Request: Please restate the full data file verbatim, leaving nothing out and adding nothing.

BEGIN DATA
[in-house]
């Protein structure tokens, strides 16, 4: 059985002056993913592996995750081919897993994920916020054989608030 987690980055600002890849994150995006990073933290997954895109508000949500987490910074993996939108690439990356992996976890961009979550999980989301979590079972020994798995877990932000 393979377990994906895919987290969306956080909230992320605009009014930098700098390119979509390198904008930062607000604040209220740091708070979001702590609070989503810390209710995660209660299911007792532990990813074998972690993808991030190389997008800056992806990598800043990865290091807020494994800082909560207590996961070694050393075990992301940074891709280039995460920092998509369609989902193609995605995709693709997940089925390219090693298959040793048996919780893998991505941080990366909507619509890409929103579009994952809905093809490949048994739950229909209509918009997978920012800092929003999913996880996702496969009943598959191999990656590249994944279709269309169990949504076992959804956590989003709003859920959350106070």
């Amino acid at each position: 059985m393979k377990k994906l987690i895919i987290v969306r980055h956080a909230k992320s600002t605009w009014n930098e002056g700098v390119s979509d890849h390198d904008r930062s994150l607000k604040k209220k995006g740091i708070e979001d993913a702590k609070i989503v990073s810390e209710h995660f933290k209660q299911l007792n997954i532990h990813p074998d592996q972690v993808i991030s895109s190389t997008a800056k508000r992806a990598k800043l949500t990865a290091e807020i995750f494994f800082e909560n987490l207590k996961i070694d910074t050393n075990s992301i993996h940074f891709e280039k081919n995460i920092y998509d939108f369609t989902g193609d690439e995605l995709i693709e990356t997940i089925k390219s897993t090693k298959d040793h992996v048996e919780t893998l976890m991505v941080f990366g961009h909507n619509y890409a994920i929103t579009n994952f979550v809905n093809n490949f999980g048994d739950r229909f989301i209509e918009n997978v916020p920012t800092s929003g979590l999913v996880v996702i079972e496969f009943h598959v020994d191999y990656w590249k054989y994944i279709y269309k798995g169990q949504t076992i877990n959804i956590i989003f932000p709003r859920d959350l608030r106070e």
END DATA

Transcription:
[in-house]
């Protein structure tokens, strides 16, 4: 059985002056993913592996995750081919897993994920916020054989608030 987690980055600002890849994150995006990073933290997954895109508000949500987490910074993996939108690439990356992996976890961009979550999980989301979590079972020994798995877990932000 393979377990994906895919987290969306956080909230992320605009009014930098700098390119979509390198904008930062607000604040209220740091708070979001702590609070989503810390209710995660209660299911007792532990990813074998972690993808991030190389997008800056992806990598800043990865290091807020494994800082909560207590996961070694050393075990992301940074891709280039995460920092998509369609989902193609995605995709693709997940089925390219090693298959040793048996919780893998991505941080990366909507619509890409929103579009994952809905093809490949048994739950229909209509918009997978920012800092929003999913996880996702496969009943598959191999990656590249994944279709269309169990949504076992959804956590989003709003859920959350106070």
């Amino acid at each position: 059985m393979k377990k994906l987690i895919i987290v969306r980055h956080a909230k992320s600002t605009w009014n930098e002056g700098v390119s979509d890849h390198d904008r930062s994150l607000k604040k209220k995006g740091i708070e979001d993913a702590k609070i989503v990073s810390e209710h995660f933290k209660q299911l007792n997954i532990h990813p074998d592996q972690v993808i991030s895109s190389t997008a800056k508000r992806a990598k800043l949500t990865a290091e807020i995750f494994f800082e909560n987490l207590k996961i070694d910074t050393n075990s992301i993996h940074f891709e280039k081919n995460i920092y998509d939108f369609t989902g193609d690439e995605l995709i693709e990356t997940i089925k390219s897993t090693k298959d040793h992996v048996e919780t893998l976890m991505v941080f990366g961009h909507n619509y890409a994920i929103t579009n994952f979550v809905n093809n490949f999980g048994d739950r229909f989301i209509e918009n997978v916020p920012t800092s929003g979590l999913v996880v996702i079972e496969f009943h598959v020994d191999y990656w590249k054989y994944i279709y269309k798995g169990q949504t076992i877990n959804i956590i989003f932000p709003r859920d959350l608030r106070e």